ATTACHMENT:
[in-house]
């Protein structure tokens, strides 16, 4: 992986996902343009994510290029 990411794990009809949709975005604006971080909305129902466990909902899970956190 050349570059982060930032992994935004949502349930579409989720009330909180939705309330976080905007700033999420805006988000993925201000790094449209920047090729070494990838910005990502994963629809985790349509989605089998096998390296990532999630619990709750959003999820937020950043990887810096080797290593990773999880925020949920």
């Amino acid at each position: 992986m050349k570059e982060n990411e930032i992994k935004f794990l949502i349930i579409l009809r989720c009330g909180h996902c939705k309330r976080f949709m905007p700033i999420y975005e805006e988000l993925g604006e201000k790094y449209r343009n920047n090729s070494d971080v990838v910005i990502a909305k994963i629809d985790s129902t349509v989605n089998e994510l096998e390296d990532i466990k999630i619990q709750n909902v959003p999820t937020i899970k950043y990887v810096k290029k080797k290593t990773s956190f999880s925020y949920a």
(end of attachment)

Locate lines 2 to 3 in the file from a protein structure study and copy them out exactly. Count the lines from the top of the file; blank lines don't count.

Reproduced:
């Protein structure tokens, strides 16, 4: 992986996902343009994510290029 990411794990009809949709975005604006971080909305129902466990909902899970956190 050349570059982060930032992994935004949502349930579409989720009330909180939705309330976080905007700033999420805006988000993925201000790094449209920047090729070494990838910005990502994963629809985790349509989605089998096998390296990532999630619990709750959003999820937020950043990887810096080797290593990773999880925020949920």
């Amino acid at each position: 992986m050349k570059e982060n990411e930032i992994k935004f794990l949502i349930i579409l009809r989720c009330g909180h996902c939705k309330r976080f949709m905007p700033i999420y975005e805006e988000l993925g604006e201000k790094y449209r343009n920047n090729s070494d971080v990838v910005i990502a909305k994963i629809d985790s129902t349509v989605n089998e994510l096998e390296d990532i466990k999630i619990q709750n909902v959003p999820t937020i899970k950043y990887v810096k290029k080797k290593t990773s956190f999880s925020y949920a």